Viruses, allergens, smoke, and pollutants can aggravate the nasal canals, causing inflammation and irritation referred to as sinusitis. According to sinusitis expert, Samuel Becker, mucosal swelling leads to the obstruction of the sinus drainage pathway, resulting in secondary bacterial sinusitis.
Your nose may become congested, or you may have post-nasal drip. These symptoms are common for a cold; however, if they persist for over 10 days or get worse after a week, you should consider a specialist.
Saline solutions are effective in combating both congestion and post-nasal drip. They flush pollutants, allergens, and germs out of the sinus tract. Both hypotonic and hypertonic saline solutions work to clear sinuses, but what is the difference? What does hypotonic and hypertonic mean?
Hypotonic vs. Hypertonic Solutions
Water travels freely across cell membranes through specialized protein-lined channels. If the concentration of solutes is not equal on both sides of the cell wall, a net movement of water will force molecules either out of or into the cell in a process called osmosis. Whether there is a hypotonic or hypertonic environment dictates the direction of movement.
Hypotonic solutions are solutions that have a lower total molar concentration of solutes than that of another solution.
A lower concentration of solutes outside of the cell means that there is a higher concentration of water. In this hypotonic environment, excess water flows into the cell. If this process does not occur, cells lacking walls may swell and burst.
Hypertonic solutions are solutions that have a higher total molar concentration of solutes than that of another solution.
A higher concentration of solutes outside of the cell means that there is a lower concentration of water. In this hypertonic environment, excess water flows outward from the cell. This causes the cell to shrink, and as they shrivel, they lose their function.
Solutes tend to relocate away from each other until they are evenly dispersed in a solution. In saline solutions, water molecules bond with sections of solute molecules and move them away from the highly concentrated areas. When hypotonic and hypertonic solutions mix, it initially has areas with high and low solute concentrations. The solution will reach equilibrium quickly, as water molecules work to evenly distribute solutes in a process known as diffusion.
Hypertonic and Isotonic Saline Solutions for Sinuses
Saline solutions can be hypertonic, hypotonic, or isotonic, but most rinses that are available over the counter are isotonic. These variables dictate the amount of salt that is in a solution. Saline rinses are beneficial in keeping your sinuses clear of allergens and irritants. It is comparable to a humidifier – they keep fluids moving and decrease the thickness of mucus.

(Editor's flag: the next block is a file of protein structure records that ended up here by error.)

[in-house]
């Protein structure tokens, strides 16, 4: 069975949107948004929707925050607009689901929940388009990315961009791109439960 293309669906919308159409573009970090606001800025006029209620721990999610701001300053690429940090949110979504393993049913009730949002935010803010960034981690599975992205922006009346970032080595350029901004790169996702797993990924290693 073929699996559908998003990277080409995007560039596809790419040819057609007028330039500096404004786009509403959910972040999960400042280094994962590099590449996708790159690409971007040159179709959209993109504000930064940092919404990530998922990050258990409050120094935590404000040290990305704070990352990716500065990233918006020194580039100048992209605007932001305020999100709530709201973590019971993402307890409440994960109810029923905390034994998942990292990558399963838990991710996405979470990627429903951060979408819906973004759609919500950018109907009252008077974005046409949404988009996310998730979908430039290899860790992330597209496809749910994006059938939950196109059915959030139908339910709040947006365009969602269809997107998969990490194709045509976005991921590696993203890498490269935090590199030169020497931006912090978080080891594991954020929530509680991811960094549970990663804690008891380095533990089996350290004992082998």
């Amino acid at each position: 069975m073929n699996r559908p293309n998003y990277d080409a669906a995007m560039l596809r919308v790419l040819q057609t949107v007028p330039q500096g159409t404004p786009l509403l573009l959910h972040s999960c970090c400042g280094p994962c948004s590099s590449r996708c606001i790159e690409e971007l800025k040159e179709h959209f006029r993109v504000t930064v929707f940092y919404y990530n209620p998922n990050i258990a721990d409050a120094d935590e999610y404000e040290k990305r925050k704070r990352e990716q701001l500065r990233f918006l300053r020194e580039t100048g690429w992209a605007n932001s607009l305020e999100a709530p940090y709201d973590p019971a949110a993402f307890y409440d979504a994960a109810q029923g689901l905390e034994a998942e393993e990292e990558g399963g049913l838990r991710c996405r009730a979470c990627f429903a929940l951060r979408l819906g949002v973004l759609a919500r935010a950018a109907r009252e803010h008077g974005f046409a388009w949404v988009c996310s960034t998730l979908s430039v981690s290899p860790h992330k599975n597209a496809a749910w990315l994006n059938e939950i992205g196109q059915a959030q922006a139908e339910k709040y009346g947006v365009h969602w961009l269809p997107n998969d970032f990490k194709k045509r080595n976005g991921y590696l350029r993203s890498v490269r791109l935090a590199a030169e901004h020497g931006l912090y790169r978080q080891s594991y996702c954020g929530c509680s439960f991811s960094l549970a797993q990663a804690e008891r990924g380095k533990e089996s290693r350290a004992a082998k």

The daily use of a saline solution can help prevent the inflammation and irritation responsible for sinusitis. However, not every solution is made the same. What is the difference?
Hypertonic Saline Solutions
Hypertonic saline solutions have high concentrations of salt. These solutions are beneficial for people who are congested or have a runny nose. The higher salt concentration draws excess fluid and mucus out of the sinus tract.
Hypertonic washes are useful in the colder months when the weather is cold and dry. However, many people report feeling a burning sensation when using hypertonic saline solutions. If you feel stinging or burning when using a hypertonic rinse, stop using it immediately.
Isotonic Saline Solutions
Isotonic saline solutions have lower concentrations of salt and are perfectly equalized for your body. These solutions are less effective in drawing out excess moisture and mucus, but they are excellent for providing moisture and removing allergens.
There is a relatively small difference between hypertonic and isotonic solutions, as it does not take an extreme amount of salt to change the environment.
How to Use a Saline Wash
Nasal saline irrigation improves the function of cilia, which help clear your sinuses. Regular irrigation helps prevent infections from spreading and minimizes post-nasal drip.
Isotonic and hypertonic saline solutions are available in stores, but you can also make a solution at home. To make a saline solution at home, you will need:
- 1 cup (240 mL0 of distilled water to a clean container. (Tap water can be used, but it needs to be boiled first to sterilize it.)
- 0.5 tsp (2.5 g) of salt
- 0.5 tsp (2.5 g) of baking soda
Simply mix the three ingredients and store. Homemade saline solutions are good at room temperature for up to 3 days.
To use a homemade saline solution as a nasal rinse, you should conduct the following steps:
- Fill a cleansing pot (i.e. Neti Pots), large medical syringe, or squeeze bottle with your saline solution.
- Insert the tip of your container, aimed towards the back of your head, into your nose and gently squeeze.
- The rinse should travel through the nostril and exit from either the mouth or the other side of your nose.
- Gently blow your nose.
Be sure to use only sterile materials to prevent infection. You can repeat a nasal rinse several times a day, but you should clean your bottle, syringe, or container after every use.